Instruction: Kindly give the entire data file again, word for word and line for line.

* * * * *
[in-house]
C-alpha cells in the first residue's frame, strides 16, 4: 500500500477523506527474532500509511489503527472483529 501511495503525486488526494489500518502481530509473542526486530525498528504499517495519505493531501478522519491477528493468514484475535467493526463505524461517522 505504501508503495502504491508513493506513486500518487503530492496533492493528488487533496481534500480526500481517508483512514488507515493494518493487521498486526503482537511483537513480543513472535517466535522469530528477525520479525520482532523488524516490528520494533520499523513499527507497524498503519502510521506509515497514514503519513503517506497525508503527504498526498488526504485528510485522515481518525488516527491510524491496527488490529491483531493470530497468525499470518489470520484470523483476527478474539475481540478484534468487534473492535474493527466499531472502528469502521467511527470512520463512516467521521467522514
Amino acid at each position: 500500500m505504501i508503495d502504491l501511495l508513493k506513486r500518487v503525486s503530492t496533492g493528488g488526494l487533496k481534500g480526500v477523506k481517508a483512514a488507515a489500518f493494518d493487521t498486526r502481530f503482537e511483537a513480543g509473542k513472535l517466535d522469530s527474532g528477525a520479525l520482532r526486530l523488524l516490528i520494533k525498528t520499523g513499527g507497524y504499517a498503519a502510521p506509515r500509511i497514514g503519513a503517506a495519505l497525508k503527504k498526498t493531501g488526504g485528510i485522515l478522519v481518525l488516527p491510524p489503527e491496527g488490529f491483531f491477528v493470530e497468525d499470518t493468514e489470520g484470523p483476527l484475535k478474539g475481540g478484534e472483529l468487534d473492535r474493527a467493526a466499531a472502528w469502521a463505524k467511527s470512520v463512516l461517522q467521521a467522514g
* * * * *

[in-house]
C-alpha cells in the first residue's frame, strides 16, 4: 500500500477523506527474532500509511489503527472483529 501511495503525486488526494489500518502481530509473542526486530525498528504499517495519505493531501478522519491477528493468514484475535467493526463505524461517522 505504501508503495502504491508513493506513486500518487503530492496533492493528488487533496481534500480526500481517508483512514488507515493494518493487521498486526503482537511483537513480543513472535517466535522469530528477525520479525520482532523488524516490528520494533520499523513499527507497524498503519502510521506509515497514514503519513503517506497525508503527504498526498488526504485528510485522515481518525488516527491510524491496527488490529491483531493470530497468525499470518489470520484470523483476527478474539475481540478484534468487534473492535474493527466499531472502528469502521467511527470512520463512516467521521467522514
Amino acid at each position: 500500500m505504501i508503495d502504491l501511495l508513493k506513486r500518487v503525486s503530492t496533492g493528488g488526494l487533496k481534500g480526500v477523506k481517508a483512514a488507515a489500518f493494518d493487521t498486526r502481530f503482537e511483537a513480543g509473542k513472535l517466535d522469530s527474532g528477525a520479525l520482532r526486530l523488524l516490528i520494533k525498528t520499523g513499527g507497524y504499517a498503519a502510521p506509515r500509511i497514514g503519513a503517506a495519505l497525508k503527504k498526498t493531501g488526504g485528510i485522515l478522519v481518525l488516527p491510524p489503527e491496527g488490529f491483531f491477528v493470530e497468525d499470518t493468514e489470520g484470523p483476527l484475535k478474539g475481540g478484534e472483529l468487534d473492535r474493527a467493526a466499531a472502528w469502521a463505524k467511527s470512520v463512516l461517522q467521521a467522514g